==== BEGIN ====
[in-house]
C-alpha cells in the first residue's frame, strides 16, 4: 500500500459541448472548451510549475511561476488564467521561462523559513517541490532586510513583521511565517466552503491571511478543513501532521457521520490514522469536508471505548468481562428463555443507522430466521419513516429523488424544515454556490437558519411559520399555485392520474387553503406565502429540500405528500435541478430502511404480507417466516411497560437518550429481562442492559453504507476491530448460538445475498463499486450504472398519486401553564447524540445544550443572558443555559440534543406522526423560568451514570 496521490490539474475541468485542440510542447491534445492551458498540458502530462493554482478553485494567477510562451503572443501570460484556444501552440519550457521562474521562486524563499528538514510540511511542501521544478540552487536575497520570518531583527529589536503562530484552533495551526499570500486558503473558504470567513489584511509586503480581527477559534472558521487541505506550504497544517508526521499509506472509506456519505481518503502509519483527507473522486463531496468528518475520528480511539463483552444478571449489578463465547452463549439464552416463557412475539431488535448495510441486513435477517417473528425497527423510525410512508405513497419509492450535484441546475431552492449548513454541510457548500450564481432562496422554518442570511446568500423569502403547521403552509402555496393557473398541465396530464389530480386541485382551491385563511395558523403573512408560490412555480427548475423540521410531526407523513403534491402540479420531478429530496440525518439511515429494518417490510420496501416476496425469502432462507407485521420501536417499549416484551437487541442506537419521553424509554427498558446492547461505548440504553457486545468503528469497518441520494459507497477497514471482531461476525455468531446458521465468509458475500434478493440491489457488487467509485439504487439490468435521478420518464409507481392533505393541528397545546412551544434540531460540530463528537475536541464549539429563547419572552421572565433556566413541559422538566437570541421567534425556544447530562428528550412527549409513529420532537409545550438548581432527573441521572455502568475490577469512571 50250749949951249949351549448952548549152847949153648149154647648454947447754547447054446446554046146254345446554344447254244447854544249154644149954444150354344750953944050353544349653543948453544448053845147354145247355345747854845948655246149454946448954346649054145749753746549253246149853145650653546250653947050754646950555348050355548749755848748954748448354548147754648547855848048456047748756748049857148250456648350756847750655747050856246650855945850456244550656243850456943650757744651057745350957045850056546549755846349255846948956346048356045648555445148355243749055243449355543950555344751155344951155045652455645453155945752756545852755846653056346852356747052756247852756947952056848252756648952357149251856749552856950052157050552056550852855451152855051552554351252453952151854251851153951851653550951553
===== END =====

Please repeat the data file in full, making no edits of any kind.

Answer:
[in-house]
C-alpha cells in the first residue's frame, strides 16, 4: 500500500459541448472548451510549475511561476488564467521561462523559513517541490532586510513583521511565517466552503491571511478543513501532521457521520490514522469536508471505548468481562428463555443507522430466521419513516429523488424544515454556490437558519411559520399555485392520474387553503406565502429540500405528500435541478430502511404480507417466516411497560437518550429481562442492559453504507476491530448460538445475498463499486450504472398519486401553564447524540445544550443572558443555559440534543406522526423560568451514570 496521490490539474475541468485542440510542447491534445492551458498540458502530462493554482478553485494567477510562451503572443501570460484556444501552440519550457521562474521562486524563499528538514510540511511542501521544478540552487536575497520570518531583527529589536503562530484552533495551526499570500486558503473558504470567513489584511509586503480581527477559534472558521487541505506550504497544517508526521499509506472509506456519505481518503502509519483527507473522486463531496468528518475520528480511539463483552444478571449489578463465547452463549439464552416463557412475539431488535448495510441486513435477517417473528425497527423510525410512508405513497419509492450535484441546475431552492449548513454541510457548500450564481432562496422554518442570511446568500423569502403547521403552509402555496393557473398541465396530464389530480386541485382551491385563511395558523403573512408560490412555480427548475423540521410531526407523513403534491402540479420531478429530496440525518439511515429494518417490510420496501416476496425469502432462507407485521420501536417499549416484551437487541442506537419521553424509554427498558446492547461505548440504553457486545468503528469497518441520494459507497477497514471482531461476525455468531446458521465468509458475500434478493440491489457488487467509485439504487439490468435521478420518464409507481392533505393541528397545546412551544434540531460540530463528537475536541464549539429563547419572552421572565433556566413541559422538566437570541421567534425556544447530562428528550412527549409513529420532537409545550438548581432527573441521572455502568475490577469512571 50250749949951249949351549448952548549152847949153648149154647648454947447754547447054446446554046146254345446554344447254244447854544249154644149954444150354344750953944050353544349653543948453544448053845147354145247355345747854845948655246149454946448954346649054145749753746549253246149853145650653546250653947050754646950555348050355548749755848748954748448354548147754648547855848048456047748756748049857148250456648350756847750655747050856246650855945850456244550656243850456943650757744651057745350957045850056546549755846349255846948956346048356045648555445148355243749055243449355543950555344751155344951155045652455645453155945752756545852755846653056346852356747052756247852756947952056848252756648952357149251856749552856950052157050552056550852855451152855051552554351252453952151854251851153951851653550951553